Nope. Pine straw is great mulch and fine to leave, after you mow it–maybe a couple of times, if you have a really thick layer. It won’t smother poison ivy/oak–ever been in piney woods? That stuff loves pine straw. There’s a special Round-up type spray you can use in the spring on the leaves, though.
You may want to check your soil in the spring if you are a serious lawn person, but you should do an annual soil test anyway before you use unnecessary chemicals. (Thanks, Rowland Alston.) Several internet sources say the pH issue is bogus–the issue with growing grass under trees is shade. If you have a thick mat of needles in the fall, mowing over a few times it will speed the breakdown.
I am far from being a “serious lawn person,” as a glance at my lawn will tell you. Basically, I just want to give what little ground cover I have (a distressingly small percentage of it is what you would call “grass” any more) a chance to live and keep its root system in order to check erosion, because I’m on a hill.
Just FYI, we’re composters, big time — have done it for decades. And we don’t believe in chemicals — but we’ve violated our own principles when it comes to poison ivy, which really has reached nightmarish proportions. I’ve sprayed poison on it the last couple of seasons — a herculean task, there’s so much of it — and felt enormously guilty about it. But you have to see what happens to me if I come in contact with the stuff. I have to do a course of prednisone pills to have any chance of getting the gigantic blisters to stop erupting on my body….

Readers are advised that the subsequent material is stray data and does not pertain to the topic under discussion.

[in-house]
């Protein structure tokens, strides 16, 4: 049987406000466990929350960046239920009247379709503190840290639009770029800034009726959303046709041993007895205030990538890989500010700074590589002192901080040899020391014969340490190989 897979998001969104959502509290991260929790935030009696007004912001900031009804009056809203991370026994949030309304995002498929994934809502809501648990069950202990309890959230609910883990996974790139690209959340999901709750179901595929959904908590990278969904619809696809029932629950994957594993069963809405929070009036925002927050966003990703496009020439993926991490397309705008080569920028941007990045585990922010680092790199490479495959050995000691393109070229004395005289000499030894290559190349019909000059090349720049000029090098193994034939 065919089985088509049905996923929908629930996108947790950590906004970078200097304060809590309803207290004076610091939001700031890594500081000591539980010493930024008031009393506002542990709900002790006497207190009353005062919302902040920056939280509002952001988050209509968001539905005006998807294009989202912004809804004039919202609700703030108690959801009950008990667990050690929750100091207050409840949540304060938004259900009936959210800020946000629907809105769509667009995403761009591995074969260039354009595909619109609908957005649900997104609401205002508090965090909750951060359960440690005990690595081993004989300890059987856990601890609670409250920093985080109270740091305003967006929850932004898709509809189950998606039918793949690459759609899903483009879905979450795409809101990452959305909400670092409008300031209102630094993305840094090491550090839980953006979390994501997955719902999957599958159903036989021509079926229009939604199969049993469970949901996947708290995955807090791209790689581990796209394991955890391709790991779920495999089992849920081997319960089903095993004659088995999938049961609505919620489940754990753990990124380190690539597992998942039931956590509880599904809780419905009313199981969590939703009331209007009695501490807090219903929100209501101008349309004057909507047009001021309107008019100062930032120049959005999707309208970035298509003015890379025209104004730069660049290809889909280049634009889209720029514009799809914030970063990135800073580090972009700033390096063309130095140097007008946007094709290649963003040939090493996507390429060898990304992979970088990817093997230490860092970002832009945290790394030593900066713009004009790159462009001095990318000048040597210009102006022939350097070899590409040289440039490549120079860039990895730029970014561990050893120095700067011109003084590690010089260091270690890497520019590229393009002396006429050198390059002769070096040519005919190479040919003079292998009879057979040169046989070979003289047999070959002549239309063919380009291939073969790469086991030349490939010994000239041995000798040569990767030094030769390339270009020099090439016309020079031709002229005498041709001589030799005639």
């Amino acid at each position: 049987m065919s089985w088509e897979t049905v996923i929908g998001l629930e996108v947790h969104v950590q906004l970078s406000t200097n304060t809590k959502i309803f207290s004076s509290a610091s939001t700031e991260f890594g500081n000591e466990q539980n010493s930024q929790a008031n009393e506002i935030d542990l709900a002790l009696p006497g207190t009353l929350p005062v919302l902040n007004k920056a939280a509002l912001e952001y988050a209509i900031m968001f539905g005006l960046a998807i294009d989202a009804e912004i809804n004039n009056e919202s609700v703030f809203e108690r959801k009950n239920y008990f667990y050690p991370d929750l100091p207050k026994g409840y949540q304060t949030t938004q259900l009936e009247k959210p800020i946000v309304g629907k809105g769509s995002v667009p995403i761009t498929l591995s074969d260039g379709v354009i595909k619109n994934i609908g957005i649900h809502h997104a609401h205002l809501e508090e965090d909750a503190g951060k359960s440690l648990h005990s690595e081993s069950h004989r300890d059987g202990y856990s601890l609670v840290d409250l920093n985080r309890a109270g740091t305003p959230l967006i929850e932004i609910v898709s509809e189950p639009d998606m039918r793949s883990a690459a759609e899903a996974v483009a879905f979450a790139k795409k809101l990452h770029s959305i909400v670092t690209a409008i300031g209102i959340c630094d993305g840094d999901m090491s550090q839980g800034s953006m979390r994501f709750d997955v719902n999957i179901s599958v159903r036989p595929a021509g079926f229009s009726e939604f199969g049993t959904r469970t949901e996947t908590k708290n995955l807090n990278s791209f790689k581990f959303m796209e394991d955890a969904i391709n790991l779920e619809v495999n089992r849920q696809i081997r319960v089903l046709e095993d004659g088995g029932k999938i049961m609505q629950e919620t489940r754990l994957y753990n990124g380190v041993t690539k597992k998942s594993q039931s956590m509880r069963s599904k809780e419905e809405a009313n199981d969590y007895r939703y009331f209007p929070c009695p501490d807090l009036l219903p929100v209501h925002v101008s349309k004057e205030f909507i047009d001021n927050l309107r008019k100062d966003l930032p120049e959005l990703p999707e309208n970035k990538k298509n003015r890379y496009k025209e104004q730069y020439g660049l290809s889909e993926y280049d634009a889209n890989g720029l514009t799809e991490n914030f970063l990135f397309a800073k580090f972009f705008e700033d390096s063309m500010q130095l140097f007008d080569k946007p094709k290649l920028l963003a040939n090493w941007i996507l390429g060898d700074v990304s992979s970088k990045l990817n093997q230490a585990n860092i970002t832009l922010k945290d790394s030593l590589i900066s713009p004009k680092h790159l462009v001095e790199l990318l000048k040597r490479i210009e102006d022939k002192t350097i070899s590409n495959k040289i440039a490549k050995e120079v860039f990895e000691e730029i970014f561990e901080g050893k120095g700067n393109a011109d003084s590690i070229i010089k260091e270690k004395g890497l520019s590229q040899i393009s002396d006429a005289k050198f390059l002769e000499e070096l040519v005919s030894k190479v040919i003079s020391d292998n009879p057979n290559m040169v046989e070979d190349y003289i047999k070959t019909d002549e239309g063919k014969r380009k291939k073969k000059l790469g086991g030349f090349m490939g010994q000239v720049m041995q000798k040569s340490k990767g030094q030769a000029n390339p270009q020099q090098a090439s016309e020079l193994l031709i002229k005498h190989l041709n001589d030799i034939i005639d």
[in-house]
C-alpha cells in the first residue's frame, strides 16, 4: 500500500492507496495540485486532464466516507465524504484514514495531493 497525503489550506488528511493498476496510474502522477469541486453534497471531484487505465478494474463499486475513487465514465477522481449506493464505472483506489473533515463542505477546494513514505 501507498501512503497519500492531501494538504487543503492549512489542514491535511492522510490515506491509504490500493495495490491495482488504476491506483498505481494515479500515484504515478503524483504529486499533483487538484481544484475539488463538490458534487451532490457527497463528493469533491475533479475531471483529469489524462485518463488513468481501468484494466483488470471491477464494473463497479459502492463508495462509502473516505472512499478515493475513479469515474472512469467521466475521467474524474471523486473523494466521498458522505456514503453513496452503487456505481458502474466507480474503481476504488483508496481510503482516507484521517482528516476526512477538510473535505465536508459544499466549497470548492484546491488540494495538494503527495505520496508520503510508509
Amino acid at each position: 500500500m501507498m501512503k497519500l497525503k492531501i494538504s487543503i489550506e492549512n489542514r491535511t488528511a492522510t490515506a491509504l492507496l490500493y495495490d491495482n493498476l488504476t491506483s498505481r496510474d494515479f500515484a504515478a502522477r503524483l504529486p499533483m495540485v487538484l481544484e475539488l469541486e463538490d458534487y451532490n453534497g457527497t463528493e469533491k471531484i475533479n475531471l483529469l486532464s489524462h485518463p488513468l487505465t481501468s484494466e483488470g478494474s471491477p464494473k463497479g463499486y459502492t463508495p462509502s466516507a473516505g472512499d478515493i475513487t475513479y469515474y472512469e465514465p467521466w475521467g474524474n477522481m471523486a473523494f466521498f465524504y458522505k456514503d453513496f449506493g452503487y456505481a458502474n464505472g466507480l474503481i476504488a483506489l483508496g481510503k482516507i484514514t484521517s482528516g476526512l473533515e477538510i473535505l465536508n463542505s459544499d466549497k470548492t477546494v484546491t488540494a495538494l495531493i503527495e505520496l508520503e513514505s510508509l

By the way, I just remembered that I shot video of this past spring’s poison ivy — no still photo would do it justice. I just uploaded it to YouTube.
Pretty much everything you see in the video that’s vivid green, from that covering the ground to the stuff climbing the trees, is poison ivy.
Wow. That’s a lot of poison ivy. If you have access to goats, let ’em go to town on it in the spring. They love it, and the oils don’t affect them. Only humans are allergic to poison ivy.
If you’re going to use chemicals (and I admire your reluctance), find one that’s specifically formulated for poison ivy. Most pesticides are designed for killing herbaceous nuisance weeds, but poison ivy is a woody plant and needs something stronger.